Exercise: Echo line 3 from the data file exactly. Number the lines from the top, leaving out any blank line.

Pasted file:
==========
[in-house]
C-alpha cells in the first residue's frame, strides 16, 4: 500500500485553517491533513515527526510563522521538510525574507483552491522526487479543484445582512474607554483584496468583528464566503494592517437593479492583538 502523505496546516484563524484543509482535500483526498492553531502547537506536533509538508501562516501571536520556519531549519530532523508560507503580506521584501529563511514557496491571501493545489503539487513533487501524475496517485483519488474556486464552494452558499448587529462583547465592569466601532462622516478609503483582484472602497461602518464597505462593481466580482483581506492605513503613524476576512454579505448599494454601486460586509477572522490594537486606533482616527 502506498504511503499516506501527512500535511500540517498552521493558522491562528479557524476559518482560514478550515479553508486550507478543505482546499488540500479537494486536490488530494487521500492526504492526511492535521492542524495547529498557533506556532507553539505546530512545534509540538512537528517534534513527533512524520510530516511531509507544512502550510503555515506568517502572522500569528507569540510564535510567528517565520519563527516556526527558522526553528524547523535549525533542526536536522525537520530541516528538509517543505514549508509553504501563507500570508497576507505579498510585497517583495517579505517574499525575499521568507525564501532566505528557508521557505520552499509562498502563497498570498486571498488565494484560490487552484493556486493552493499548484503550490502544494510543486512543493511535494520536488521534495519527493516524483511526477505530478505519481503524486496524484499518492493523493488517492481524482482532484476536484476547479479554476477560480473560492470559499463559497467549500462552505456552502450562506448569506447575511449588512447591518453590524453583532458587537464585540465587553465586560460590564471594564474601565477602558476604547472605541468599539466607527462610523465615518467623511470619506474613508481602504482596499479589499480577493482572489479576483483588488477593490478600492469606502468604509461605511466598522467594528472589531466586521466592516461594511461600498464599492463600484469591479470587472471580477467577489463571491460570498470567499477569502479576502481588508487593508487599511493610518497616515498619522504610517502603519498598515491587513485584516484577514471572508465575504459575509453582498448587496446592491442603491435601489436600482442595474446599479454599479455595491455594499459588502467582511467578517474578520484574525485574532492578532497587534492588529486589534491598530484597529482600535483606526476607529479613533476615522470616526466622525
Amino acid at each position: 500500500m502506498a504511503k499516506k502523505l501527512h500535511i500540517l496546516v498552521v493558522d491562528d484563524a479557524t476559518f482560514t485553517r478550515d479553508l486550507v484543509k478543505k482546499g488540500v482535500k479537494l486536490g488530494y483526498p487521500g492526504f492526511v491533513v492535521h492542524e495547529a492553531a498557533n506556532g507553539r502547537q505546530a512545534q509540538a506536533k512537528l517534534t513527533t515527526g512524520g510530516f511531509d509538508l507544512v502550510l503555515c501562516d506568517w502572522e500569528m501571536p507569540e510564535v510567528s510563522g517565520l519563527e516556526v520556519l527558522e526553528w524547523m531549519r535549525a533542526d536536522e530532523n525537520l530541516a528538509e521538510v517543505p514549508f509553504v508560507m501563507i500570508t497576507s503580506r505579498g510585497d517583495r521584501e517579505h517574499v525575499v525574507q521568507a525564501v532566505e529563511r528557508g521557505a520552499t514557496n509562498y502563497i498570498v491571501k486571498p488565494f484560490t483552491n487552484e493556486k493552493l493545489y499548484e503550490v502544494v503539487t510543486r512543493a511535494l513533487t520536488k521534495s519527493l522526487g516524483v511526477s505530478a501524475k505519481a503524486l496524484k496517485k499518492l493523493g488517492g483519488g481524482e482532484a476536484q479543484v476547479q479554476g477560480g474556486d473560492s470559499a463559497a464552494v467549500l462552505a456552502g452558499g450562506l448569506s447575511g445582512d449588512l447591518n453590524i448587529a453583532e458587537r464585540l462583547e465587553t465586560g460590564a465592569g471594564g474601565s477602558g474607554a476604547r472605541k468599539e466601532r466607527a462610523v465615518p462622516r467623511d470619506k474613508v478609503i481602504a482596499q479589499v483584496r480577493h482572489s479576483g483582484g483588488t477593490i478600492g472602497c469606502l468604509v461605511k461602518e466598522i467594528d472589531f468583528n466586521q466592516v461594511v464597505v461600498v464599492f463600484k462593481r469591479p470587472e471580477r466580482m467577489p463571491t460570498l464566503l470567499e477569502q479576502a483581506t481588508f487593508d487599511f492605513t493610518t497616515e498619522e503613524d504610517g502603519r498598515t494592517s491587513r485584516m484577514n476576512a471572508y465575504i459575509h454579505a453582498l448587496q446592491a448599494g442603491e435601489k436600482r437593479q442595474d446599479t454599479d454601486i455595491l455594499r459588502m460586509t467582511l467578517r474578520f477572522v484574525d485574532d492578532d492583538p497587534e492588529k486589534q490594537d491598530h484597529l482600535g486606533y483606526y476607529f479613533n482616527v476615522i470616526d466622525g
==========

Amino acid at each position: 500500500m502506498a504511503k499516506k502523505l501527512h500535511i500540517l496546516v498552521v493558522d491562528d484563524a479557524t476559518f482560514t485553517r478550515d479553508l486550507v484543509k478543505k482546499g488540500v482535500k479537494l486536490g488530494y483526498p487521500g492526504f492526511v491533513v492535521h492542524e495547529a492553531a498557533n506556532g507553539r502547537q505546530a512545534q509540538a506536533k512537528l517534534t513527533t515527526g512524520g510530516f511531509d509538508l507544512v502550510l503555515c501562516d506568517w502572522e500569528m501571536p507569540e510564535v510567528s510563522g517565520l519563527e516556526v520556519l527558522e526553528w524547523m531549519r535549525a533542526d536536522e530532523n525537520l530541516a528538509e521538510v517543505p514549508f509553504v508560507m501563507i500570508t497576507s503580506r505579498g510585497d517583495r521584501e517579505h517574499v525575499v525574507q521568507a525564501v532566505e529563511r528557508g521557505a520552499t514557496n509562498y502563497i498570498v491571501k486571498p488565494f484560490t483552491n487552484e493556486k493552493l493545489y499548484e503550490v502544494v503539487t510543486r512543493a511535494l513533487t520536488k521534495s519527493l522526487g516524483v511526477s505530478a501524475k505519481a503524486l496524484k496517485k499518492l493523493g488517492g483519488g481524482e482532484a476536484q479543484v476547479q479554476g477560480g474556486d473560492s470559499a463559497a464552494v467549500l462552505a456552502g452558499g450562506l448569506s447575511g445582512d449588512l447591518n453590524i448587529a453583532e458587537r464585540l462583547e465587553t465586560g460590564a465592569g471594564g474601565s477602558g474607554a476604547r472605541k468599539e466601532r466607527a462610523v465615518p462622516r467623511d470619506k474613508v478609503i481602504a482596499q479589499v483584496r480577493h482572489s479576483g483582484g483588488t477593490i478600492g472602497c469606502l468604509v461605511k461602518e466598522i467594528d472589531f468583528n466586521q466592516v461594511v464597505v461600498v464599492f463600484k462593481r469591479p470587472e471580477r466580482m467577489p463571491t460570498l464566503l470567499e477569502q479576502a483581506t481588508f487593508d487599511f492605513t493610518t497616515e498619522e503613524d504610517g502603519r498598515t494592517s491587513r485584516m484577514n476576512a471572508y465575504i459575509h454579505a453582498l448587496q446592491a448599494g442603491e435601489k436600482r437593479q442595474d446599479t454599479d454601486i455595491l455594499r459588502m460586509t467582511l467578517r474578520f477572522v484574525d485574532d492578532d492583538p497587534e492588529k486589534q490594537d491598530h484597529l482600535g486606533y483606526y476607529f479613533n482616527v476615522i470616526d466622525g